The Obama administration is implementing tighter security measures at foreign airports that have direct flights to the U.S. out of concern that al-Qaida is trying to develop a new and improved bomb that could go undetected through airport security.
Q: What's behind the move to enhance security for overseas flights bound for the U.S.?
A: The unspecified new security measures, planned a month ago, are a response to intelligence suggesting that bomb makers from al-Qaida's Yemen affiliate, known as al-Qaida in the Arabian Peninsula, or AQAP, have linked up with the al-Qaida-affiliated Jabhat al-Nusra, or the Nusra Front, in Syria to work together on bombs that can be slipped past airport security.
Counter The Threat
Q: What is the U.S. doing to counter the threat?
A: The CIA and the military work closely with the Yemeni government on counterterrorism operations and run parallel drone strike campaigns in Yemen. The most recent drone strike in Yemen was reported to have occurred on June 14, killing four militants. Yemeni forces have conducted a series of ground operations in recent months, capturing and killing AQAP militants. But AQAP remains a potent force, and its operatives recently released a video in which they talked about targeting American airplanes, said a Yemeni official who would not speak publicly because he was not authorized to be quoted.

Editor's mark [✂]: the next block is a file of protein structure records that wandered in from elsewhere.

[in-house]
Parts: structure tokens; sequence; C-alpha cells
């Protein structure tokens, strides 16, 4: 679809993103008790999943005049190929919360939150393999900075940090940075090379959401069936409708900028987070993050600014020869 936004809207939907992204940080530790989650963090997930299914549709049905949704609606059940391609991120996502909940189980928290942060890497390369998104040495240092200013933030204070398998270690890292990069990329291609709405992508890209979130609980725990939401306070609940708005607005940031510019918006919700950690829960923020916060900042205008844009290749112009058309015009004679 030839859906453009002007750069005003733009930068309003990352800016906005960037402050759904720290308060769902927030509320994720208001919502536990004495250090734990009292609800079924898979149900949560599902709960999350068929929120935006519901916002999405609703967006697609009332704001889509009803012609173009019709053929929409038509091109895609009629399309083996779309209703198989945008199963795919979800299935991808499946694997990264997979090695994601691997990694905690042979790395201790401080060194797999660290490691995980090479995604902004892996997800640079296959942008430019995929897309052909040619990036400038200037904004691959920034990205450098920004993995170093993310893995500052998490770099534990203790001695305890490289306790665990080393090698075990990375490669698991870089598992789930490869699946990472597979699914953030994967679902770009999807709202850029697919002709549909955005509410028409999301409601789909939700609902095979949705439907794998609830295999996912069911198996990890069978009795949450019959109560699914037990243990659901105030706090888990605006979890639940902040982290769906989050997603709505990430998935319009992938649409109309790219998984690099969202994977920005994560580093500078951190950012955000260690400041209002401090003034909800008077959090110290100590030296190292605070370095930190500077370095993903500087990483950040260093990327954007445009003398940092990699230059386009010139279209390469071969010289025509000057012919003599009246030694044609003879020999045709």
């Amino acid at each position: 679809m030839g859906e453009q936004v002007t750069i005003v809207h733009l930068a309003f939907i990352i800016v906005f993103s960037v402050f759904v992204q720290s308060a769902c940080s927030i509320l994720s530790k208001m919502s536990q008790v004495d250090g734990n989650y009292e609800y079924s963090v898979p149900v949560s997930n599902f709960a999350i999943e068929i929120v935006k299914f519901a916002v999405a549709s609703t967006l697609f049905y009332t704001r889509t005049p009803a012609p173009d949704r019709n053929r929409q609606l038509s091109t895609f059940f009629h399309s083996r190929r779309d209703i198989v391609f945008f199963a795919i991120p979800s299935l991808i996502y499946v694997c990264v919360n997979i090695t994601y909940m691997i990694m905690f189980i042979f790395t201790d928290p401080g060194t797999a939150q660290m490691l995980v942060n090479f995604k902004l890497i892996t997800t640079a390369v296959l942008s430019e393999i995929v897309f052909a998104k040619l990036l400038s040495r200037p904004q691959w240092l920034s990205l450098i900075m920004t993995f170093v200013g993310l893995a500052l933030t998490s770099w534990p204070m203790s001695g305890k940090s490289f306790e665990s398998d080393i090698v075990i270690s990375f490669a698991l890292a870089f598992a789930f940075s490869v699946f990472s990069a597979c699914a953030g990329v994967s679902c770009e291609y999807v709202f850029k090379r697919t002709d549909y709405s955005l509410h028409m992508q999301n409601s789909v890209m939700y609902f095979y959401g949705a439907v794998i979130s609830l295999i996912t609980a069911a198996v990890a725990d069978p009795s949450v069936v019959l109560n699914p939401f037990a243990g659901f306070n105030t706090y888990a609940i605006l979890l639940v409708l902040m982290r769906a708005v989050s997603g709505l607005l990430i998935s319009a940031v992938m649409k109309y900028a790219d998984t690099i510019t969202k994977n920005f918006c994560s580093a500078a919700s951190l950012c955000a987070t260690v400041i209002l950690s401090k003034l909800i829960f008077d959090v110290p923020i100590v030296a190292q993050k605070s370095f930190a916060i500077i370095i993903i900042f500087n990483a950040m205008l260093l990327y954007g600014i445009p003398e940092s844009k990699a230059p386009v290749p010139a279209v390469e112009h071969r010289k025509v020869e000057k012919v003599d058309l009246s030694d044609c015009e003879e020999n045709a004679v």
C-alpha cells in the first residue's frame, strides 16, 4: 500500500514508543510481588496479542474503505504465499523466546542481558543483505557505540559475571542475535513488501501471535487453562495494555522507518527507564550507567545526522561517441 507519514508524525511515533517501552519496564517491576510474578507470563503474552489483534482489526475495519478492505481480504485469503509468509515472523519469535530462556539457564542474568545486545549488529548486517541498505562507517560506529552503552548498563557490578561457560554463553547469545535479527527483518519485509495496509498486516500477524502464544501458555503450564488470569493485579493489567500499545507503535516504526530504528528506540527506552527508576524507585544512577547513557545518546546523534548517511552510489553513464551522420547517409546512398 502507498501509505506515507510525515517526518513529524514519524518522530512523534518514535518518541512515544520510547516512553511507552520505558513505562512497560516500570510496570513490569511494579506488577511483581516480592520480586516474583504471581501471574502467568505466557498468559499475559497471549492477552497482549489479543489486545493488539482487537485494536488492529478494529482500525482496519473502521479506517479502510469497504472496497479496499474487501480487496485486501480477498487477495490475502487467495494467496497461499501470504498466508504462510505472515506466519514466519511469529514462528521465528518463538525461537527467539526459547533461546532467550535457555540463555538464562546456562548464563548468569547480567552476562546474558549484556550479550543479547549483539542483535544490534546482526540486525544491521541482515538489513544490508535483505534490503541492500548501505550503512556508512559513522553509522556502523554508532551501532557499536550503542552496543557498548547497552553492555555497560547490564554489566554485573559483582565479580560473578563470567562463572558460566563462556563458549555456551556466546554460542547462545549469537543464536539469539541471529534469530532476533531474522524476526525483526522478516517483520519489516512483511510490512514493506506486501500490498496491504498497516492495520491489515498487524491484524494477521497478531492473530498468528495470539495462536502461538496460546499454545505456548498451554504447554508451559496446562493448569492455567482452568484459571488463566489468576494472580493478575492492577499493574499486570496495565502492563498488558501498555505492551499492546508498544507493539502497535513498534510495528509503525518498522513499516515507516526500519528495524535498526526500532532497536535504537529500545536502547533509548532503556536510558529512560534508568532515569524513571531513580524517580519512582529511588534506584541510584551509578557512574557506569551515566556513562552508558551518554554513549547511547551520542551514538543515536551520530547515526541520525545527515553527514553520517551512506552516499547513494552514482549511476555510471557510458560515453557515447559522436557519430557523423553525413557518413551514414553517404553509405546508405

The U.S. is not known to have undertaken lethal operations against al-Qaida figures in Syria. The Obama administration has condemned both the Bashar Assad government and the extremist militants fighting it. The CIA has been running a covert program to arm and train moderate Syrian rebels, but the Nusra Front has been the most successful fighting force in the rebel movement.